Promoting Root Microbes for Integrated Striga Eradication
The long-term goal of the programme is to improve the livelihood of smallholder farmers in sub-Saharan Africa, by increasing the productivity of sorghum: a key cereal crop for food & feed. By engineering soil and plant microbiomes and using a 'systems' approach - looking at all elements
together - the aim is to protect the crop against the parasitic weed Striga.
Microbes can help feed the world
In Sub-Saharan Africa, many farmers have limited access to resources for protecting plants against diseases and securing crop yields for food and feed. Feeding a growing global population will require a substantial agricultural production increase, while natural resources and fertile soils are becoming scarcer every day!
Nature has provided trillions of potential partners that can help to enhance food production with fewer resources. These partners are microbes. Without microbes there would be no plants or animals, as all life depends on them to provide many essential ecosystem services. How exactly can microbes help? Read more here (source: American Academy of Microbiology).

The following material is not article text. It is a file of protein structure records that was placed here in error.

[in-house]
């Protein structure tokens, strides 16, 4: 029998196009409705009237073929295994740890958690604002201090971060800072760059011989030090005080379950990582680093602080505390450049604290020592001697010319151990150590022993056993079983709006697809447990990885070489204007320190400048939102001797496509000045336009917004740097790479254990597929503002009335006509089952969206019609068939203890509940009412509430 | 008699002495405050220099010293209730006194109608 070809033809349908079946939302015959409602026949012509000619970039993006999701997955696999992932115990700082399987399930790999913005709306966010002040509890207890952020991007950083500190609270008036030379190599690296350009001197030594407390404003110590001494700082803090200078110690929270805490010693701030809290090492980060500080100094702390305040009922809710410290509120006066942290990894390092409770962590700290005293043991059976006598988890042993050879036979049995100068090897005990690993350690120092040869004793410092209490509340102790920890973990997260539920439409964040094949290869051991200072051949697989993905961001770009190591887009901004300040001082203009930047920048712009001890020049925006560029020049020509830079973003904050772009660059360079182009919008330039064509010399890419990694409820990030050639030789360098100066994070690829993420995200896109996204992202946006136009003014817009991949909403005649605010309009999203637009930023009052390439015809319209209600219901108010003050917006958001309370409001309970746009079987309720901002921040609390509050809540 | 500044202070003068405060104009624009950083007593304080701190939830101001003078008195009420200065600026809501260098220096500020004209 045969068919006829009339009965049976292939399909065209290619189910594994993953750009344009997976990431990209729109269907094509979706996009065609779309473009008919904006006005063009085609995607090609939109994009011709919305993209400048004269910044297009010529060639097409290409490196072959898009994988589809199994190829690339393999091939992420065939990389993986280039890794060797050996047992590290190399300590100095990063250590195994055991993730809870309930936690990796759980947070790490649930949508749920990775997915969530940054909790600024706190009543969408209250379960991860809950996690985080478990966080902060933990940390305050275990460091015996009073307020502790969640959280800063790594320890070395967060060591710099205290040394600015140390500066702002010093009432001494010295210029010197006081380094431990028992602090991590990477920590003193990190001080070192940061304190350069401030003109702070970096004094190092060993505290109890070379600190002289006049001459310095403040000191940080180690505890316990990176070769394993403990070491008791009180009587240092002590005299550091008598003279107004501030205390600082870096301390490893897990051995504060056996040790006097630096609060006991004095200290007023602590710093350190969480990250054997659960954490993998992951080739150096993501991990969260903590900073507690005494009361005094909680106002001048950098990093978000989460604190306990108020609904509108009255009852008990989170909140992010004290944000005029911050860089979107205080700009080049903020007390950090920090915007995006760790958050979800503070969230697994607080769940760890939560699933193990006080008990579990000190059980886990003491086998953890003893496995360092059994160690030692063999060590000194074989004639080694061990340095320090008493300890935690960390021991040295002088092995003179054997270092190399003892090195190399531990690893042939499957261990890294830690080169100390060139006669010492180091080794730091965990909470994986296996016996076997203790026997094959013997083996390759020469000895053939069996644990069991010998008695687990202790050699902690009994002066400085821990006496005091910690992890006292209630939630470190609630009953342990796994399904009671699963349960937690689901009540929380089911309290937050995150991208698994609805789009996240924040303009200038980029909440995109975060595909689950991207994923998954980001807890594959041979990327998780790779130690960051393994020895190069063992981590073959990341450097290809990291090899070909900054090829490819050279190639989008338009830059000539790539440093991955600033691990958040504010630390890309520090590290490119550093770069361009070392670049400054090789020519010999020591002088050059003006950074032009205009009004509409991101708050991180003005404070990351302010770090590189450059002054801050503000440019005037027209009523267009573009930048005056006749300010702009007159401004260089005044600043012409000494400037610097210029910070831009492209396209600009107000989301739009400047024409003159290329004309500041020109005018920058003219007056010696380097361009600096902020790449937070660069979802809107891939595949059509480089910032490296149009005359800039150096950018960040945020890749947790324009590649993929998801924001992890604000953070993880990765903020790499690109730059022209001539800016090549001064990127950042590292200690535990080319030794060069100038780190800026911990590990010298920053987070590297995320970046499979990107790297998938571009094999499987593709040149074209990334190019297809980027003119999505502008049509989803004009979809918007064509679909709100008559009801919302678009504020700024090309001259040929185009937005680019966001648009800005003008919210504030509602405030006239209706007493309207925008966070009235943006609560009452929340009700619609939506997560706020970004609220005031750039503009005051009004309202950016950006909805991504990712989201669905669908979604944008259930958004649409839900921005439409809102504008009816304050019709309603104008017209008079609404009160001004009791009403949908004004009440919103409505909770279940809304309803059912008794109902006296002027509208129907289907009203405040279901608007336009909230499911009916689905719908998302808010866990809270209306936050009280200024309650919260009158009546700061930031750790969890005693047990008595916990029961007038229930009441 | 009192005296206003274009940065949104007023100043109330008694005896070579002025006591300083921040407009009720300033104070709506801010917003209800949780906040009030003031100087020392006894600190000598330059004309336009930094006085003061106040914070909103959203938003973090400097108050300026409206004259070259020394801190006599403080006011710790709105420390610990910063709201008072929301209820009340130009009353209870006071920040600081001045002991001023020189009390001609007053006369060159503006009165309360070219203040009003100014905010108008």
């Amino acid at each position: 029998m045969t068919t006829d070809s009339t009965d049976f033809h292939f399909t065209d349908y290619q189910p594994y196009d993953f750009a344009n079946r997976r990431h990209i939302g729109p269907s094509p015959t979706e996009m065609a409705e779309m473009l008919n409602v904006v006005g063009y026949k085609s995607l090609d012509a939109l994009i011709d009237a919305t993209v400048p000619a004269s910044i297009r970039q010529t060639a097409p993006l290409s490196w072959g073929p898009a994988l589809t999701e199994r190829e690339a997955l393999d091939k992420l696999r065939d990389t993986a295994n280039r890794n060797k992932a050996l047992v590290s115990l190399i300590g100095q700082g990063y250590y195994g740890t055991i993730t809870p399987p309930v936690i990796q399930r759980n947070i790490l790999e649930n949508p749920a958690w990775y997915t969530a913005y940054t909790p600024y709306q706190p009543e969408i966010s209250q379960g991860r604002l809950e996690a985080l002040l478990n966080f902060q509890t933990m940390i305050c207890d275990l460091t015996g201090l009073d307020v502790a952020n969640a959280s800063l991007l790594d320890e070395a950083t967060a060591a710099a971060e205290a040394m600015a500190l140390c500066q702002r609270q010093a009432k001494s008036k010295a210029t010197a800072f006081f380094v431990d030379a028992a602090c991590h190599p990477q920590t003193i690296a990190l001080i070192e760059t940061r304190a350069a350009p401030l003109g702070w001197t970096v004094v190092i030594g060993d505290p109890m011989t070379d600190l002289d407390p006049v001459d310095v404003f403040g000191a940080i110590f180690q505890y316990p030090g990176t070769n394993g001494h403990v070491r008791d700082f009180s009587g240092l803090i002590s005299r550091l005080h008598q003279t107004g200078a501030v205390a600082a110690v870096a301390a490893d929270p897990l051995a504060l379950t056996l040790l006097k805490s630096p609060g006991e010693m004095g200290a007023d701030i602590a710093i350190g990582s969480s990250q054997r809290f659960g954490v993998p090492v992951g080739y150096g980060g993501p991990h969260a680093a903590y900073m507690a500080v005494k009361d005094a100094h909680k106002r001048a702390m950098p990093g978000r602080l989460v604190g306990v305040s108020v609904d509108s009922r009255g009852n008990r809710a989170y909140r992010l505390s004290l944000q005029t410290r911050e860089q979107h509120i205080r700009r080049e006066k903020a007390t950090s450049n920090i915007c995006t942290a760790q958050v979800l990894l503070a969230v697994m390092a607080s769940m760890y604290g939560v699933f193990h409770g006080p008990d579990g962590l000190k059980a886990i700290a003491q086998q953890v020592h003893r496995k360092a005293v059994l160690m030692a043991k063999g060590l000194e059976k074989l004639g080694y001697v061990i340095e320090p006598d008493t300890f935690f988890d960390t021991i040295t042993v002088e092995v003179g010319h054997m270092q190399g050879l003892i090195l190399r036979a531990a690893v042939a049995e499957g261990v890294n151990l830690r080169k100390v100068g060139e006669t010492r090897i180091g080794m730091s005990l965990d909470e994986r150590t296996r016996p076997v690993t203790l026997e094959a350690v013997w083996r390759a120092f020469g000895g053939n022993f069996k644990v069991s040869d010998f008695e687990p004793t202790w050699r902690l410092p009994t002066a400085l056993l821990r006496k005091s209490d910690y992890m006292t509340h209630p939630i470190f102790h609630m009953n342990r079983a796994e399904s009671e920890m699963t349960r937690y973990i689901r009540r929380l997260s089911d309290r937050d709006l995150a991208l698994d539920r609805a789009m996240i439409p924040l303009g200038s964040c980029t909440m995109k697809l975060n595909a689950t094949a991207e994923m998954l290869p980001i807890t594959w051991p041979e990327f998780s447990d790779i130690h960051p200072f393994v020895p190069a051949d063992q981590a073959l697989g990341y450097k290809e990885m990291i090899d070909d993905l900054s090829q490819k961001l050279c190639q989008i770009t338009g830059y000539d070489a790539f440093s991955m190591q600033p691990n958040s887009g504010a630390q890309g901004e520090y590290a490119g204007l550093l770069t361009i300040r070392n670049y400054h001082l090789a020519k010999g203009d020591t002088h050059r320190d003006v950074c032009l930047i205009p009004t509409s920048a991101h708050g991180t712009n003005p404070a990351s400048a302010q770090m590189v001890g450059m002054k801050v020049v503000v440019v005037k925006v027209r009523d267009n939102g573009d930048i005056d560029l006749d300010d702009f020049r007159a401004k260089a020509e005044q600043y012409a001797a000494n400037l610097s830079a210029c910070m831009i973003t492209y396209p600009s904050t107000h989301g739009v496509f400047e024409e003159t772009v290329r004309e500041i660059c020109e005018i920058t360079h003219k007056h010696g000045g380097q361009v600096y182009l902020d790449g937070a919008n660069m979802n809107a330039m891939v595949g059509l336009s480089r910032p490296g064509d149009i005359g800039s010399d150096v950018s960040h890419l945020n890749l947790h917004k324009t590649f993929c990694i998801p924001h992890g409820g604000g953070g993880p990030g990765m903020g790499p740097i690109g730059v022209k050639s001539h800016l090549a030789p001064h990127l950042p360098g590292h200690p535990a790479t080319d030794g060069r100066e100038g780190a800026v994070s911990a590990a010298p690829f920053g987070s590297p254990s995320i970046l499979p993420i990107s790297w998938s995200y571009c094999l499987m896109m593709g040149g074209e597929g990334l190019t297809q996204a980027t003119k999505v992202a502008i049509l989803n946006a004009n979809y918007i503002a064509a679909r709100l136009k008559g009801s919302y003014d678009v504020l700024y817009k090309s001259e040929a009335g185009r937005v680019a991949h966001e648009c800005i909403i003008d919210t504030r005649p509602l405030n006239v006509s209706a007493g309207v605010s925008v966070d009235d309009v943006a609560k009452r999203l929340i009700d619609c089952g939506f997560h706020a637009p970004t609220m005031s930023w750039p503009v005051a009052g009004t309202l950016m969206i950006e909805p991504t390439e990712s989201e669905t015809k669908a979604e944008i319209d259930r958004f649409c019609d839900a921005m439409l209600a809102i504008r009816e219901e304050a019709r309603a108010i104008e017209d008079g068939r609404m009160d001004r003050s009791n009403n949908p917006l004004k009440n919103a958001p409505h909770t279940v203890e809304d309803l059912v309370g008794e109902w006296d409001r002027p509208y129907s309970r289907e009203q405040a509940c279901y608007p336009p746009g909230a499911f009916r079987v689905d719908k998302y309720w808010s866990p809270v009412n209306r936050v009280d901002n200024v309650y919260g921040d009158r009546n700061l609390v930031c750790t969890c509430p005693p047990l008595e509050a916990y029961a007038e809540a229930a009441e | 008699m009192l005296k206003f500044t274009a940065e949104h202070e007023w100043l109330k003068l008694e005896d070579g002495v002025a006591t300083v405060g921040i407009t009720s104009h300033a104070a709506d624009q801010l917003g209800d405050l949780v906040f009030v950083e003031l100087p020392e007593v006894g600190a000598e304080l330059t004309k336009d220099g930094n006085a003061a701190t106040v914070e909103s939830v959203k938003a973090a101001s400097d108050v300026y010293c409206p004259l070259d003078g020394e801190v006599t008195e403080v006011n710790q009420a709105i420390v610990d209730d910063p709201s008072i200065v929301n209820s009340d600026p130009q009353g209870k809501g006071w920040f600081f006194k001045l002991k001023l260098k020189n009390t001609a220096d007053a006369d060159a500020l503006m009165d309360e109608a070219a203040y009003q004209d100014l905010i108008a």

The 5th most important cereal crop in the world. Most varieties are drought tolerant, and it's a major food and feed resource for subsistence farmers - especially in Sub-Saharan Africa
Also known as witchweed. It's a plant parasitic weed that is widespread in Africa, Asia and Australia, where it causes considerable yield losses of several important food crops such as sorghum and maize
The oldest form of life on earth, found in virtually every environment. Essential for life-support functions such as purifying water, breaking down toxic compounds, fighting diseases and promoting plant growth
PROMISE is a 5-year research programme coordinated by NIOO-KNAW
and funded by the Bill & Melinda Gates Foundation.
9-10 February 2nd Meeting at
Netherlands Institute of Ecology,